The True Price of Autopilots & Vane Gears

Writing the article we just published on the Adventure 40 steering system, including rudder and self-steering options, got me thinking about the true cost of autopilots and how they compare to vane gears.

Let's take a look, since this is a subject that's relevant to all of us, regardless of whether or not we are thinking of buying an Adventure 40, and particularly to those with the end goal of offshore live-aboard sailing, while trying to stay under US$100,000 for the entire project.

Benefits Comparison Overview

But before we get into money, a quick overview.

When compared to autopilots, vane gears:

  • Are simpler.
  • Are relatively easy to repair, even at sea, with basic tools and a few spares.
    • I have done this several times, including while on a challenging single-handed passage against the Christmas Winds from St. Maarten to Barbados—what was I thinking?...Well, there was a woman involved...
  • Do not use electricity—more on how big a win that is in a minute.
  • May, depending on design, be able to act as a backup rudder.

But autopilots:

  • Are easier to use and require less skill, since vane gears, at least if we want them to steer well, require a good understanding of sail trim to balance the boat properly.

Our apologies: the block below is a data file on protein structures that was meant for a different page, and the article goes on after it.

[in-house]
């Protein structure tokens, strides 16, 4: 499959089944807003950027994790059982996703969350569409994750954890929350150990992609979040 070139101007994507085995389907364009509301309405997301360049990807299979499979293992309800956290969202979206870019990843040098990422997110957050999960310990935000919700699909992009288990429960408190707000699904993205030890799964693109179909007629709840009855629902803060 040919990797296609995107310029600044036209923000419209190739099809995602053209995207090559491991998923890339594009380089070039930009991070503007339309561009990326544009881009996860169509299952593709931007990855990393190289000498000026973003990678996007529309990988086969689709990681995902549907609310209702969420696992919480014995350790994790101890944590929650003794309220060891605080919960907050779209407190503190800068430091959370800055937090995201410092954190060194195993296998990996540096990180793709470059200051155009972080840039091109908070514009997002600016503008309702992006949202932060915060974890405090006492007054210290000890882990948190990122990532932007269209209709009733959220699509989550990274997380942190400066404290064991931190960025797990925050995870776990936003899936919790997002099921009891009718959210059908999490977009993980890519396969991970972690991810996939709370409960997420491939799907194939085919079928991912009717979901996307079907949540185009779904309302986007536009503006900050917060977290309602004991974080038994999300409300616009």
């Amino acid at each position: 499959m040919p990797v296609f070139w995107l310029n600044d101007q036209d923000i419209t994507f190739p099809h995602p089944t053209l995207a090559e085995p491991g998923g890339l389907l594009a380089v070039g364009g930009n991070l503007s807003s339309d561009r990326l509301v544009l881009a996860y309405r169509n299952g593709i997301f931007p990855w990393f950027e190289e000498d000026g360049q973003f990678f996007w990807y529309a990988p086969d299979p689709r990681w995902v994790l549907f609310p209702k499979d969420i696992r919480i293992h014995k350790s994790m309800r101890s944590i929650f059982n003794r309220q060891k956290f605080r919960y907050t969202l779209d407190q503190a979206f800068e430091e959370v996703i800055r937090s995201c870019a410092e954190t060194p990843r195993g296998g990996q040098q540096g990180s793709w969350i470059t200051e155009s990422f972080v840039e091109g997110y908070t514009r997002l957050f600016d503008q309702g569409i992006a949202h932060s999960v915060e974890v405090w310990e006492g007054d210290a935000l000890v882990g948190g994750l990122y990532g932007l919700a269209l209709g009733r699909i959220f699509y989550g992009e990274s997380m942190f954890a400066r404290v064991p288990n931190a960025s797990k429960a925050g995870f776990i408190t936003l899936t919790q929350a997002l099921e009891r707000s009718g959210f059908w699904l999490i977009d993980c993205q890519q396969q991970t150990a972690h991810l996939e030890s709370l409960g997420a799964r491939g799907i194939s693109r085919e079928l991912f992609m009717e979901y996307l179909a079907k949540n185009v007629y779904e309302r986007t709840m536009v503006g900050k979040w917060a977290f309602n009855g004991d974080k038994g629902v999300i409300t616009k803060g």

• Will work both motoring and sailing.
  • Are less vulnerable to damage than a vane gear hanging on the stern.

Note: this is a summary, see Further Reading for much more on self-steering options.

Cost Of Purchase

With that out of the way, let's look at comparative costs, starting with the cost of purchase:

John was born and brought up in Bermuda and started sailing as a child, racing locally and offshore before turning to cruising. He has sailed over 100,000 miles, most of it on his McCurdy & Rhodes 56, Morgan's Cloud, including eight ocean races to Bermuda, culminating in winning his class twice in the Newport Bermuda Race. He has skippered a series of voyages in the North Atlantic, the majority of which have been to the high latitudes. John has been helping others go voyaging by sharing his experience for 25 years, first in yachting magazines and, for the last 20 years, as co-editor/publisher of AAC.

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